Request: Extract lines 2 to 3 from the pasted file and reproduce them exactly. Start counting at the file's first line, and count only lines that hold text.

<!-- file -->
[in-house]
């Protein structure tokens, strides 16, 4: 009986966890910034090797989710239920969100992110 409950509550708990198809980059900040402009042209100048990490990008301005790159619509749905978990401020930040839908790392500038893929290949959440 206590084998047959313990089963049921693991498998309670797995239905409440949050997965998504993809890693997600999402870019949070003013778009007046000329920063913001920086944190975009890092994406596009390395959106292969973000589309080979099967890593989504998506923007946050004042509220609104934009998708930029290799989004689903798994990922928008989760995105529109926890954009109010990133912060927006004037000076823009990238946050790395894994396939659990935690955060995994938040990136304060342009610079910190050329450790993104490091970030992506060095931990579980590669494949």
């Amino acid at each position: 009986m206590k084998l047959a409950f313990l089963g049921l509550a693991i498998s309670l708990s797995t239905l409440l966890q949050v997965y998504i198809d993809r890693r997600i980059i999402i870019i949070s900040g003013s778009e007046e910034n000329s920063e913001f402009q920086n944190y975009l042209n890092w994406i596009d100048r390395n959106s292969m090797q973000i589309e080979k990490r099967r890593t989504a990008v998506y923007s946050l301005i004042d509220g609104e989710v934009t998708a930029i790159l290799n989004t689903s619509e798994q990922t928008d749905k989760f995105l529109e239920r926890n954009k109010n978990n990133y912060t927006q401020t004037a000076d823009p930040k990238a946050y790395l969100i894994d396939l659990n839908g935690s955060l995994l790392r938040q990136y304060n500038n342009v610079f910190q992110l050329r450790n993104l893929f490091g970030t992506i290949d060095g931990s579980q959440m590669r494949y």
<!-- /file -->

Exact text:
């Protein structure tokens, strides 16, 4: 009986966890910034090797989710239920969100992110 409950509550708990198809980059900040402009042209100048990490990008301005790159619509749905978990401020930040839908790392500038893929290949959440 206590084998047959313990089963049921693991498998309670797995239905409440949050997965998504993809890693997600999402870019949070003013778009007046000329920063913001920086944190975009890092994406596009390395959106292969973000589309080979099967890593989504998506923007946050004042509220609104934009998708930029290799989004689903798994990922928008989760995105529109926890954009109010990133912060927006004037000076823009990238946050790395894994396939659990935690955060995994938040990136304060342009610079910190050329450790993104490091970030992506060095931990579980590669494949």
């Amino acid at each position: 009986m206590k084998l047959a409950f313990l089963g049921l509550a693991i498998s309670l708990s797995t239905l409440l966890q949050v997965y998504i198809d993809r890693r997600i980059i999402i870019i949070s900040g003013s778009e007046e910034n000329s920063e913001f402009q920086n944190y975009l042209n890092w994406i596009d100048r390395n959106s292969m090797q973000i589309e080979k990490r099967r890593t989504a990008v998506y923007s946050l301005i004042d509220g609104e989710v934009t998708a930029i790159l290799n989004t689903s619509e798994q990922t928008d749905k989760f995105l529109e239920r926890n954009k109010n978990n990133y912060t927006q401020t004037a000076d823009p930040k990238a946050y790395l969100i894994d396939l659990n839908g935690s955060l995994l790392r938040q990136y304060n500038n342009v610079f910190q992110l050329r450790n993104l893929f490091g970030t992506i290949d060095g931990s579980q959440m590669r494949y």